A. Jesse Jiryu Davis

Refactoring Tornado Coroutines

[Source] Sometimes writing callback-style asynchronous code with Tornado is a pain. But the real hurt comes when you want to refactor your async code into reusable subroutines. Tornado's coroutines make refactoring easy. I'll [...]

Tornado [Source]

Sometimes writing callback-style asynchronous code with Tornado is a pain. But the real hurt comes when you want to refactor your async code into reusable subroutines. Tornado's coroutines make refactoring easy. I'll explain the rules.

(This article updates my old "Refactoring Tornado Code With gen.engine". The updated code here demonstrates the current syntax for Tornado 3 and Motor 0.3.)

For Example

I'll use this blog to illustrate. I built it with Motor-Blog, a trivial blog platform on top of Motor, my asynchronous MongoDB driver for Tornado.

When you came here, Motor-Blog did three or four MongoDB queries to render this page.

1: Find the blog post at this URL and show you this content.

2 and 3: Find the next and previous posts to render the navigation links at the bottom.

Maybe 4: If the list of categories on the left has changed since it was last cached, fetch the list.

Let's go through each query and see how Tornado coroutines make life easier.

Fetching One Post

In Tornado, fetching one post takes a little more work than with blocking-style code:

db = motor.MotorClient().my_blog_db

class PostHandler(tornado.web.RequestHandler):
    @tornado.asynchronous
    def get(self, slug):
        db.posts.find_one({'slug': slug}, callback=self._found_post)

    def _found_post(self, post, error):
        if error:
            raise tornado.web.HTTPError(500, str(error))
        elif not post:
            raise tornado.web.HTTPError(404)
        else:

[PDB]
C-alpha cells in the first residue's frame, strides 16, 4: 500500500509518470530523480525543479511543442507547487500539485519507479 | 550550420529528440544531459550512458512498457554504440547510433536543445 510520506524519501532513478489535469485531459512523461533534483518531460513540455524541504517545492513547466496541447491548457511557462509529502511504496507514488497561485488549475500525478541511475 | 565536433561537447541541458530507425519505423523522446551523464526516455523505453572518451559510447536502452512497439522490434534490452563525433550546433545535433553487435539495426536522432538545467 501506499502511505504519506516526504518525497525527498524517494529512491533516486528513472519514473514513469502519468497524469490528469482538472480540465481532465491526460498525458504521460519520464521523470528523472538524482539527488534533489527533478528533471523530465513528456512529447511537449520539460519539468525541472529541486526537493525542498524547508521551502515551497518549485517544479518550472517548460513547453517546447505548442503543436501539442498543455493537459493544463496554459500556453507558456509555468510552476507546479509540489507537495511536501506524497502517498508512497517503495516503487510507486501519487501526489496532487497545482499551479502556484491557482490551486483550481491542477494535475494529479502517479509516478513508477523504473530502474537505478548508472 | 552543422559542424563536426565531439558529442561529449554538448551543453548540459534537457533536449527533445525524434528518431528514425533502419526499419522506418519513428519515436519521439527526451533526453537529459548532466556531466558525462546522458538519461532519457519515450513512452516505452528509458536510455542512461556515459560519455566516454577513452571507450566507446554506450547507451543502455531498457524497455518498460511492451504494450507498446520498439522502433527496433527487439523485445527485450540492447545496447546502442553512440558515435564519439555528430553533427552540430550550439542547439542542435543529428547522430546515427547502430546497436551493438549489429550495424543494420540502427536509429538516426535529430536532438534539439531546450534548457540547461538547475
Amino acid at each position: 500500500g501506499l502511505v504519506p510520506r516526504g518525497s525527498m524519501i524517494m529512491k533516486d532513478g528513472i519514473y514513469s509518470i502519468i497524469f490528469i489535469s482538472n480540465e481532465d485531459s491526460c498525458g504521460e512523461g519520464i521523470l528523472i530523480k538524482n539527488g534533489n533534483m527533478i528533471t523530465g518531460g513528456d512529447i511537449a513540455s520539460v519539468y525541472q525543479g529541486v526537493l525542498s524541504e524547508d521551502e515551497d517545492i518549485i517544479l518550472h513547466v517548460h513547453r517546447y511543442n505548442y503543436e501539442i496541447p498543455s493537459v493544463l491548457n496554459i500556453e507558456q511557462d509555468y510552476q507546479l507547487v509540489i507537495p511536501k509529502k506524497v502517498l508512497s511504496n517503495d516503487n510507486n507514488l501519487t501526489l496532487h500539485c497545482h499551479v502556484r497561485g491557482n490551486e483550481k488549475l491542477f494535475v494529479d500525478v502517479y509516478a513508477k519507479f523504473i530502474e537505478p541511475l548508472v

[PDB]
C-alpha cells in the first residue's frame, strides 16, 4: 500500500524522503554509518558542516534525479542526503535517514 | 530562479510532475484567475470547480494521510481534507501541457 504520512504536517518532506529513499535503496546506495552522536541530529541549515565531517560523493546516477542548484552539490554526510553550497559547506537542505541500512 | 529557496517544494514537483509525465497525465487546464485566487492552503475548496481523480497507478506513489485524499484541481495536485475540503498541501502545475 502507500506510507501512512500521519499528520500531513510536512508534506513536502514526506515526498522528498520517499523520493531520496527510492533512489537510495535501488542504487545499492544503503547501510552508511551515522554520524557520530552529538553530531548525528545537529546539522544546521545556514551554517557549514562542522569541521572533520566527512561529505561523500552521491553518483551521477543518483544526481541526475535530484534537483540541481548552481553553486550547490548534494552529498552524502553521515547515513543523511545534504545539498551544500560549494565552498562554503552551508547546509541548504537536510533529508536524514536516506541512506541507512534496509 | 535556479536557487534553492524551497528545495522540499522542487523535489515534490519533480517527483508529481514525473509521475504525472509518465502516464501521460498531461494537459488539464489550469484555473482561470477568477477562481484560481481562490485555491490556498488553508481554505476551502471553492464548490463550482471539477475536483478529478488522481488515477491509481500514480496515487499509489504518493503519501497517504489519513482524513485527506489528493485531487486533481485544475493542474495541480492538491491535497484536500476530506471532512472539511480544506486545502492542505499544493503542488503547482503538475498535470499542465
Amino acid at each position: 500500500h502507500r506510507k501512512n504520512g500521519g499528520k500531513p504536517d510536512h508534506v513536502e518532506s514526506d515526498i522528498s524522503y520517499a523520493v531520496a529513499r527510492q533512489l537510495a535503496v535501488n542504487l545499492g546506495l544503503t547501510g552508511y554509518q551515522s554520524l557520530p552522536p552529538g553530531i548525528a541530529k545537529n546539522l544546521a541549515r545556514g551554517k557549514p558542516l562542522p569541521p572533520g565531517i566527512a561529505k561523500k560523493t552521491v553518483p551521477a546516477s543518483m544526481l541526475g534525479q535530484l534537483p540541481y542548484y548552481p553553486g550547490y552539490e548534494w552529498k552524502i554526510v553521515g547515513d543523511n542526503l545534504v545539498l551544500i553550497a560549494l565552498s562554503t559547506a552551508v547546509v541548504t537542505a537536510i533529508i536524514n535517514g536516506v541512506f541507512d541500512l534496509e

self.render('post.html', post=post)

Not so bad. But is it better with a coroutine?

class PostHandler(tornado.web.RequestHandler):
    @gen.coroutine
    def get(self, slug):
        post = yield db.posts.find_one({'slug': slug})
        if not post:
            raise tornado.web.HTTPError(404)

        self.render('post.html', post=post)

Much better. If you don't pass a callback to find_one, then it returns a Future instance. A Future is nothing special, it's just a little object that represents an unresolved value. Some time hence, Motor will resolve the Future with a value or an exception. To wait for the Future to be resolved, yield it.

The yield statement makes this function a generator. gen.coroutine is a brilliant invention that runs the generator until it's complete. Each time the generator yields a Future, gen.coroutine schedules the generator to be resumed when the Future is resolved. Read the source code of the Runner class for details, it's exhilarating. Or just enjoy the glow of putting all your logic in a single function again, without defining any callbacks.

Even better, you get normal exception handling: if find_one gets a network error or some other failure, it raises an exception. Tornado knows how to turn an exception into an HTTP 500, so we no longer need special code for errors.

This coroutine is much more readable than a callback, but it doesn't look any nicer than multithreaded code. It will start to shine when you need to parallelize some tasks.

Fetching Next And Previous

Once Motor-Blog finds the current post, it gets the next and previous posts so it can display their titles. Since the two queries are independent we can save a few milliseconds by doing them in parallel. How does this look with callbacks?

@tornado.asynchronous
def get(self, slug):
    db.posts.find_one({'slug': slug}, callback=self._found_post)

def _found_post(self, post, error):
    if error:
        raise tornado.web.HTTPError(500, str(error))
    elif not post:
        raise tornado.web.HTTPError(404)
    else:
        _id = post['_id']
        self.post = post

        # Two queries in parallel.
        # Find the previously published post.
        db.posts.find_one(
            {'pub_date': {'$lt': post['pub_date']}}